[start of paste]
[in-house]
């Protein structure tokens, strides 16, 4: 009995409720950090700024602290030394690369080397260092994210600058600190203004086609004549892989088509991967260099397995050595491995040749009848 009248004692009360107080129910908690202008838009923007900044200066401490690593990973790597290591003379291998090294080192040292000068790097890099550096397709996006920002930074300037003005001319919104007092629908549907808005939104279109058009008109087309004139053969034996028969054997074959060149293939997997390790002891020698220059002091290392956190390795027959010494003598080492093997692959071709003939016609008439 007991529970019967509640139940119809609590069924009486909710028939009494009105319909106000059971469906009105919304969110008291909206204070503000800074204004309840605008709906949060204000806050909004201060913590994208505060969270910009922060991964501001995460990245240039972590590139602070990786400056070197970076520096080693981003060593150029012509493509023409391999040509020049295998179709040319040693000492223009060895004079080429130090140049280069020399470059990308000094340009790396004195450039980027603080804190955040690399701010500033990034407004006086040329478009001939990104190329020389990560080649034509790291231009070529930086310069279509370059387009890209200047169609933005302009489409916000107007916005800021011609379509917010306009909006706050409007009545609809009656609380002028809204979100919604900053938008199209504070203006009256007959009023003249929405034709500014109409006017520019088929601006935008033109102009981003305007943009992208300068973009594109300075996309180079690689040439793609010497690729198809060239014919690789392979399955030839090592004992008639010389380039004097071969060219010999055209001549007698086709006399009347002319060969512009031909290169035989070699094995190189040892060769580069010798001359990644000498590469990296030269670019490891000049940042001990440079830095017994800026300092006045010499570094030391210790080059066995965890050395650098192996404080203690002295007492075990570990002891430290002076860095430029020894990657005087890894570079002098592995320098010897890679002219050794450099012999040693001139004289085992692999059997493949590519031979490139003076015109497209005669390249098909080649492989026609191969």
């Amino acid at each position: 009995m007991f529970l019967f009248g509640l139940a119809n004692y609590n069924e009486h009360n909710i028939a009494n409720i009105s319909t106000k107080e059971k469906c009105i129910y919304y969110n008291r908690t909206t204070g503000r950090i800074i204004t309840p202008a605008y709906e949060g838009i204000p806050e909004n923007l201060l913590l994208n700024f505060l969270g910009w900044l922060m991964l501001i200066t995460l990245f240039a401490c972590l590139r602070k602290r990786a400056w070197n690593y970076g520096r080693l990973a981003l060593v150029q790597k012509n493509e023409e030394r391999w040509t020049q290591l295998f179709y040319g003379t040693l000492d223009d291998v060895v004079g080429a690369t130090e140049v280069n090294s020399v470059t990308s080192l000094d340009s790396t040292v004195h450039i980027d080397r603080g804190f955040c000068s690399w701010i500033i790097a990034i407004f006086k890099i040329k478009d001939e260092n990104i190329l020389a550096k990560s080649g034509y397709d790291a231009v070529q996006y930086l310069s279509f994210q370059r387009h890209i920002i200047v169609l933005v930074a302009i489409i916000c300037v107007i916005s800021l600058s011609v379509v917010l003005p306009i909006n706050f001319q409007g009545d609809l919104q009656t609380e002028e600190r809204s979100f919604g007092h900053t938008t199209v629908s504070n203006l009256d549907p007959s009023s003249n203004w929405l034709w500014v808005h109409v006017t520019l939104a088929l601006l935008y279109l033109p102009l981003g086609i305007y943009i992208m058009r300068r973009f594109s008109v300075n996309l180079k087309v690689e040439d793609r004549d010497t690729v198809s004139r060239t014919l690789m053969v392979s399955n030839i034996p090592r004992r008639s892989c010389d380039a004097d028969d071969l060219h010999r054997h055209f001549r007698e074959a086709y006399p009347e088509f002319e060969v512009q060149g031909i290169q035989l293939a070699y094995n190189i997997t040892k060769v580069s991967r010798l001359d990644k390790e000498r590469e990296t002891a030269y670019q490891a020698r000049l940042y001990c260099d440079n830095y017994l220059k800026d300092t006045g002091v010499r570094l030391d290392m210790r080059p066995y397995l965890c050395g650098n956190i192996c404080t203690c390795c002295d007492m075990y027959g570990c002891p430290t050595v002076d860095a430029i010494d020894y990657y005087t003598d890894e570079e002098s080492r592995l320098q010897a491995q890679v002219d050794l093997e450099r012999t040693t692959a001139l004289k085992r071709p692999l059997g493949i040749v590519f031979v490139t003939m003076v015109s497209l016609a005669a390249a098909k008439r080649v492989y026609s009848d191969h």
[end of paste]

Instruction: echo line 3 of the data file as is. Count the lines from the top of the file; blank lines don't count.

């Amino acid at each position: 009995m007991f529970l019967f009248g509640l139940a119809n004692y609590n069924e009486h009360n909710i028939a009494n409720i009105s319909t106000k107080e059971k469906c009105i129910y919304y969110n008291r908690t909206t204070g503000r950090i800074i204004t309840p202008a605008y709906e949060g838009i204000p806050e909004n923007l201060l913590l994208n700024f505060l969270g910009w900044l922060m991964l501001i200066t995460l990245f240039a401490c972590l590139r602070k602290r990786a400056w070197n690593y970076g520096r080693l990973a981003l060593v150029q790597k012509n493509e023409e030394r391999w040509t020049q290591l295998f179709y040319g003379t040693l000492d223009d291998v060895v004079g080429a690369t130090e140049v280069n090294s020399v470059t990308s080192l000094d340009s790396t040292v004195h450039i980027d080397r603080g804190f955040c000068s690399w701010i500033i790097a990034i407004f006086k890099i040329k478009d001939e260092n990104i190329l020389a550096k990560s080649g034509y397709d790291a231009v070529q996006y930086l310069s279509f994210q370059r387009h890209i920002i200047v169609l933005v930074a302009i489409i916000c300037v107007i916005s800021l600058s011609v379509v917010l003005p306009i909006n706050f001319q409007g009545d609809l919104q009656t609380e002028e600190r809204s979100f919604g007092h900053t938008t199209v629908s504070n203006l009256d549907p007959s009023s003249n203004w929405l034709w500014v808005h109409v006017t520019l939104a088929l601006l935008y279109l033109p102009l981003g086609i305007y943009i992208m058009r300068r973009f594109s008109v300075n996309l180079k087309v690689e040439d793609r004549d010497t690729v198809s004139r060239t014919l690789m053969v392979s399955n030839i034996p090592r004992r008639s892989c010389d380039a004097d028969d071969l060219h010999r054997h055209f001549r007698e074959a086709y006399p009347e088509f002319e060969v512009q060149g031909i290169q035989l293939a070699y094995n190189i997997t040892k060769v580069s991967r010798l001359d990644k390790e000498r590469e990296t002891a030269y670019q490891a020698r000049l940042y001990c260099d440079n830095y017994l220059k800026d300092t006045g002091v010499r570094l030391d290392m210790r080059p066995y397995l965890c050395g650098n956190i192996c404080t203690c390795c002295d007492m075990y027959g570990c002891p430290t050595v002076d860095a430029i010494d020894y990657y005087t003598d890894e570079e002098s080492r592995l320098q010897a491995q890679v002219d050794l093997e450099r012999t040693t692959a001139l004289k085992r071709p692999l059997g493949i040749v590519f031979v490139t003939m003076v015109s497209l016609a005669a390249a098909k008439r080649v492989y026609s009848d191969h």